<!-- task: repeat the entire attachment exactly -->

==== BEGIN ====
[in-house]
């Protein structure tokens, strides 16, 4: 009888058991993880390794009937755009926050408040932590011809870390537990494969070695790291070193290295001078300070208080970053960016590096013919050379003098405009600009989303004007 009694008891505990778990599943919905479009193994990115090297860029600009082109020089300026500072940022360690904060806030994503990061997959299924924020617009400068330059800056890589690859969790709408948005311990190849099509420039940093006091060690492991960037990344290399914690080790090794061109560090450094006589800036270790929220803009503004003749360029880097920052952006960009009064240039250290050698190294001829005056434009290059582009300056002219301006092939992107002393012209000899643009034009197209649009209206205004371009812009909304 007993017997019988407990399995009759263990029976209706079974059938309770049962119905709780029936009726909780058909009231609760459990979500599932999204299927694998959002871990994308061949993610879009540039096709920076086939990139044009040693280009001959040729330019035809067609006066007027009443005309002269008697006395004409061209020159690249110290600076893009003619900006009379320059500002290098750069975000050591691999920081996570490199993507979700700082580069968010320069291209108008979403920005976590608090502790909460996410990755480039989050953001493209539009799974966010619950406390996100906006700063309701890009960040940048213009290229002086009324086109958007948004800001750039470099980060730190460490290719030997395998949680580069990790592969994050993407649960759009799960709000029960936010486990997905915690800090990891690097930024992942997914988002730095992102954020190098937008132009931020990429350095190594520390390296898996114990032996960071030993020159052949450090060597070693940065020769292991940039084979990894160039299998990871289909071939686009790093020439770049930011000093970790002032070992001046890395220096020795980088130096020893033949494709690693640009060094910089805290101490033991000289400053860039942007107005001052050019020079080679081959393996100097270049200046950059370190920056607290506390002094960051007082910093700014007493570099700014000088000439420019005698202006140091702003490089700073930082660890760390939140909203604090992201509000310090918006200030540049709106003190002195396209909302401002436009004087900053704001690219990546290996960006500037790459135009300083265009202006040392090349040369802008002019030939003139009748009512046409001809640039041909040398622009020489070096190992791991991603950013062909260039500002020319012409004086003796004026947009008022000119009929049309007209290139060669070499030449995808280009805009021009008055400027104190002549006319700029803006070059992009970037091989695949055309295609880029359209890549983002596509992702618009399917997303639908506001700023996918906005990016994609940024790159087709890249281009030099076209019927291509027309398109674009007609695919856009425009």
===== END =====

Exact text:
[in-house]
């Protein structure tokens, strides 16, 4: 009888058991993880390794009937755009926050408040932590011809870390537990494969070695790291070193290295001078300070208080970053960016590096013919050379003098405009600009989303004007 009694008891505990778990599943919905479009193994990115090297860029600009082109020089300026500072940022360690904060806030994503990061997959299924924020617009400068330059800056890589690859969790709408948005311990190849099509420039940093006091060690492991960037990344290399914690080790090794061109560090450094006589800036270790929220803009503004003749360029880097920052952006960009009064240039250290050698190294001829005056434009290059582009300056002219301006092939992107002393012209000899643009034009197209649009209206205004371009812009909304 007993017997019988407990399995009759263990029976209706079974059938309770049962119905709780029936009726909780058909009231609760459990979500599932999204299927694998959002871990994308061949993610879009540039096709920076086939990139044009040693280009001959040729330019035809067609006066007027009443005309002269008697006395004409061209020159690249110290600076893009003619900006009379320059500002290098750069975000050591691999920081996570490199993507979700700082580069968010320069291209108008979403920005976590608090502790909460996410990755480039989050953001493209539009799974966010619950406390996100906006700063309701890009960040940048213009290229002086009324086109958007948004800001750039470099980060730190460490290719030997395998949680580069990790592969994050993407649960759009799960709000029960936010486990997905915690800090990891690097930024992942997914988002730095992102954020190098937008132009931020990429350095190594520390390296898996114990032996960071030993020159052949450090060597070693940065020769292991940039084979990894160039299998990871289909071939686009790093020439770049930011000093970790002032070992001046890395220096020795980088130096020893033949494709690693640009060094910089805290101490033991000289400053860039942007107005001052050019020079080679081959393996100097270049200046950059370190920056607290506390002094960051007082910093700014007493570099700014000088000439420019005698202006140091702003490089700073930082660890760390939140909203604090992201509000310090918006200030540049709106003190002195396209909302401002436009004087900053704001690219990546290996960006500037790459135009300083265009202006040392090349040369802008002019030939003139009748009512046409001809640039041909040398622009020489070096190992791991991603950013062909260039500002020319012409004086003796004026947009008022000119009929049309007209290139060669070499030449995808280009805009021009008055400027104190002549006319700029803006070059992009970037091989695949055309295609880029359209890549983002596509992702618009399917997303639908506001700023996918906005990016994609940024790159087709890249281009030099076209019927291509027309398109674009007609695919856009425009």